Copies of a Reentrant VI

When multiple instances of a reentrant VI share the same copy, they utilize a shared data space. This scenario can lead to complications: different instances may write varying data to this shared space during execution, potentially causing data confusion. To avoid such issues when different instances of a reentrant VI need to operate simultaneously using distinct data sets, it's essential to configure the sub-VI to "Preallocate copies for each instance".

The image below presents a straightforward sub-VI. This VI has a simple functionality: it increases its output data by one each time it's executed:

This VI employs a feedback node, which plays a critical role in its operation. Each time the VI is executed, the feedback node initially provides the data it received from the last run of the VI. The VI then increments this data by one and sends it back to the feedback node, preparing it for the next invocation. The '0' beneath the feedback node indicates its starting value. Upon the first invocation of this sub-VI following the launch of the main program, the feedback node outputs this initial value.

Consider the following diagram, depicting an application that utilizes the "Run Count" sub-VI:

In this setup, the behavior of the "Run Count" sub-VI significantly influences the output. The main program comprises two loops: one executes 10 times, and the other 20 times. Since there's no data connection between these loops, they can run in parallel. Nonetheless, the order of completion for these loops remains indeterminate.

When the "Run Count" sub-VI is non-reentrant, the precise values of “Count 1” and “Count 2” in the main program after each run remain unpredictable. However, it's guaranteed that one of these counts will reach 30. This certainty stems from the fact that the Run Count sub-VI is invoked a total of 30 times across both loops, ensuring the final output value is 30. The ambiguity lies in which loop's VI is the last one called, affecting the final distribution of counts.

In contrast, if the Run Count sub-VI is reentrant and configured to “Preallocate copies for each instance,” the outcomes become predictable. “Count 1” will invariably be 10, and “Count 2” will always be 20. This predictability is due to the reentrant nature of the sub-VI, where each call is treated as a separate entity, akin to invoking two distinct sub-VIs. They operate independently and consistently, with the left VI called 10 times and the right VI 20 times, regardless of the execution order.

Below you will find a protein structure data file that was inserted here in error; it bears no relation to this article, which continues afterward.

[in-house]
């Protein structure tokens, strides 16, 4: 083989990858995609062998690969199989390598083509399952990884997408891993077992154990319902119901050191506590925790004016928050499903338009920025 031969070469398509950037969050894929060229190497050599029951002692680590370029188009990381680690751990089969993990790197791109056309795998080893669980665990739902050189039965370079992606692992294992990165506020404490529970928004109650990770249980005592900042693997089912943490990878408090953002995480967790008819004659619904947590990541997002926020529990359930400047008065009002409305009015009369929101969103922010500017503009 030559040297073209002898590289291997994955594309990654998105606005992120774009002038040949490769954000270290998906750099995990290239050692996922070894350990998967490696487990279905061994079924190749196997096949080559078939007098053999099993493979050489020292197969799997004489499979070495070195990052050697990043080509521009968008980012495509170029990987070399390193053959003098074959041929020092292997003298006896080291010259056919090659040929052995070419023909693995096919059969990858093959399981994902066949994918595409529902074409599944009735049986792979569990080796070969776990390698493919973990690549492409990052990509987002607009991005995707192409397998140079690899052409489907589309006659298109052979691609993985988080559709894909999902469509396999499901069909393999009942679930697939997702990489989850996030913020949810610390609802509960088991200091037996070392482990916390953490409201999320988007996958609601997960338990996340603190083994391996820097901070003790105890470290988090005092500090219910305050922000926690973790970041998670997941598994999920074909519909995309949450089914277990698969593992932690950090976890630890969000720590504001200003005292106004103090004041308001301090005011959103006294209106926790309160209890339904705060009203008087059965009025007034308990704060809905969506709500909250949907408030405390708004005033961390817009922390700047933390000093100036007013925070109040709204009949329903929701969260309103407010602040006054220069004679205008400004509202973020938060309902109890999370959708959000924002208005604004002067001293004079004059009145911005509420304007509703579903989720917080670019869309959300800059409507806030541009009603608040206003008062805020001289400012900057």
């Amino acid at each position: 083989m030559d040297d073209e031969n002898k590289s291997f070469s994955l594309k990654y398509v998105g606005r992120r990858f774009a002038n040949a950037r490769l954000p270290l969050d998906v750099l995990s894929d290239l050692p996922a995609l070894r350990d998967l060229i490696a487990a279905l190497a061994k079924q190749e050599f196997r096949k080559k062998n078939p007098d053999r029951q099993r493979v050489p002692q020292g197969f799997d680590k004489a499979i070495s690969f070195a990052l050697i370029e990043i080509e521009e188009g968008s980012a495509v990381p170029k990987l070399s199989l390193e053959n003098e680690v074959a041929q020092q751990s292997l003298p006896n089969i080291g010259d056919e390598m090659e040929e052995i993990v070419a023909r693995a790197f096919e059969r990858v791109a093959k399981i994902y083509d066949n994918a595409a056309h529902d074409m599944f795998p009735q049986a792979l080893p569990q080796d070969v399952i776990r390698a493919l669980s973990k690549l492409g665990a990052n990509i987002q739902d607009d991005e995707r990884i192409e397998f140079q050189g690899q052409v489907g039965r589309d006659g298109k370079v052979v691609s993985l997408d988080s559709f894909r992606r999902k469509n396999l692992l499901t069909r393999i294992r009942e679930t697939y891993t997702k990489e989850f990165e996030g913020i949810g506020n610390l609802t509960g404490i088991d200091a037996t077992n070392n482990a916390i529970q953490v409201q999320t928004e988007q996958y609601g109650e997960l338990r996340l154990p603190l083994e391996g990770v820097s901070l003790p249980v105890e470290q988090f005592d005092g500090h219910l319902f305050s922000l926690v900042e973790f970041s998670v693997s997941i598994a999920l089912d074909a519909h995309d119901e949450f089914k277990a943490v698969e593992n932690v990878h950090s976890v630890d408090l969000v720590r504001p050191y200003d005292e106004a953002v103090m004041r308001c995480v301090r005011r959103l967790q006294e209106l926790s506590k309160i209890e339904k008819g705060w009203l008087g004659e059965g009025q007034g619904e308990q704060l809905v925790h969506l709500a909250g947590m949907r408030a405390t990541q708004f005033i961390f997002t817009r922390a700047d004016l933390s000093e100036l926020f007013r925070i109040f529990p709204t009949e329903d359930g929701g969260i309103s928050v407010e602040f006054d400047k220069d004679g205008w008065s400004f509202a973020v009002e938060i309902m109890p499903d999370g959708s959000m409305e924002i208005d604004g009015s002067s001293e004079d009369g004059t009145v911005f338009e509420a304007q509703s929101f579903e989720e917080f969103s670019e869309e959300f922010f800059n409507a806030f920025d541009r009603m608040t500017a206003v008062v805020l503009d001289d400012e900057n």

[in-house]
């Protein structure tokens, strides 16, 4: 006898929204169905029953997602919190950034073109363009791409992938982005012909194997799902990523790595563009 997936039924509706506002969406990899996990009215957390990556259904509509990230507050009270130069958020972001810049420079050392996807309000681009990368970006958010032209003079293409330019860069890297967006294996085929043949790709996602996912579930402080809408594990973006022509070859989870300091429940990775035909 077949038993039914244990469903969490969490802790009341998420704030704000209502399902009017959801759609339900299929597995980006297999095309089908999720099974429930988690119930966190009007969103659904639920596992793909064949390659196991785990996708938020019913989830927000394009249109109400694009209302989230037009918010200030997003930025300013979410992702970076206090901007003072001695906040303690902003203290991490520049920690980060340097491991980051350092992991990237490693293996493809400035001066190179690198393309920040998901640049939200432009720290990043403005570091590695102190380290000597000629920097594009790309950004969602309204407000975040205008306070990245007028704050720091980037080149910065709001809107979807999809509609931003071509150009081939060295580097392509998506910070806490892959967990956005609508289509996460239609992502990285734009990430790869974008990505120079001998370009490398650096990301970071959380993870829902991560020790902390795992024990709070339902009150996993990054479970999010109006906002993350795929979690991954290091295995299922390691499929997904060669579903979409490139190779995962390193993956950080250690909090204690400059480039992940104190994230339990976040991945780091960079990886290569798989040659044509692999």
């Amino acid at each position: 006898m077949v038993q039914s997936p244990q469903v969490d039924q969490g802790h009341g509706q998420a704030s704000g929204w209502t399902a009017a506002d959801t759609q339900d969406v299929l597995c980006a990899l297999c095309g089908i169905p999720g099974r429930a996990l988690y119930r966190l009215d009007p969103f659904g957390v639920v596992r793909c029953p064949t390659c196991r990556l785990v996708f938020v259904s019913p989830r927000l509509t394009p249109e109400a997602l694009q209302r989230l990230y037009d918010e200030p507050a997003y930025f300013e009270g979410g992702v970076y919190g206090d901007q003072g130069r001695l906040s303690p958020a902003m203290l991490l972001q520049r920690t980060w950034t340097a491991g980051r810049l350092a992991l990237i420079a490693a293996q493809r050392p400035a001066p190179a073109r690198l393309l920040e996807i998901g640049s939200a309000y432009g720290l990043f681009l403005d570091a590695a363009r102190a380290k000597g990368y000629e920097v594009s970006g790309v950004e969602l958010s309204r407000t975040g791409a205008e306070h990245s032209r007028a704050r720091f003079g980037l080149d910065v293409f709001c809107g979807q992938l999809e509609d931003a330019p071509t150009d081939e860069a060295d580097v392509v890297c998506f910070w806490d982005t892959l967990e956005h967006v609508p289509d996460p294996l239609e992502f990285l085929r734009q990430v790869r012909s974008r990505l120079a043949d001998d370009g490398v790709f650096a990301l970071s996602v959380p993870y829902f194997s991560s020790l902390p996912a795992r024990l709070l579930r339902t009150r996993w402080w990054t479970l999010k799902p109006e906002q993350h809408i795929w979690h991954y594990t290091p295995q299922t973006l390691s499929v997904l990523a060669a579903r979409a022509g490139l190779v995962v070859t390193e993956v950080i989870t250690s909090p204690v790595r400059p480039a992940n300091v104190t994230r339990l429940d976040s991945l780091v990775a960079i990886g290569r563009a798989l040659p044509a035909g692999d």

However, if the Run Count sub-VI is reentrant but set to “Share copies among instances,” the predictability of the main program's results diminishes again. In this case, the values for “Count 1” and “Count 2” can be any number up to 30. The simultaneous execution of the two sub-VI calls is possible due to their reentrant property. Yet, the shared copy between them introduces potential data confusion. For example, if the left VI is processing with an internal run count of 8, and the right VI concurrently starts and writes the value 3 to the same data area, the left VI will erroneously register a different count.

While the option of “Sharing copies among instances” does create a risk of data confusion, it offers significant memory savings. Each additional copy generated for a sub-VI consumes more memory space. Thus, setting reentrant sub-VIs to “Share copies among instances” can be a memory-efficient strategy, provided there's no risk of data confusion. For beginners, it's advisable to avoid this setting unless the risk is well understood, except in cases like recursive algorithms where it's essential for the sub-VI to “Share copies among instances.”

Recursive Algorithms

The Concept of Recursion

Recursion occurs when a Virtual Instrument (VI) calls itself, either directly or indirectly. An example of indirect recursion is when VI_1 calls VI_2, and VI_2, in turn, calls VI_1. If you recall the principle of mathematical induction, recursion in programming can be viewed as a practical application of this concept. Recursive strategy involves breaking down a large, complex problem into smaller, similar problems, and then further decomposing these into even smaller ones until the entire problem is solved. While it's theoretically possible to replace recursive calls with loop structures, recursion can greatly simplify code complexity in certain scenarios. This simplification can reduce programming time and enhance code readability, making understanding and implementing recursion a valuable skill.

Calculating Factorials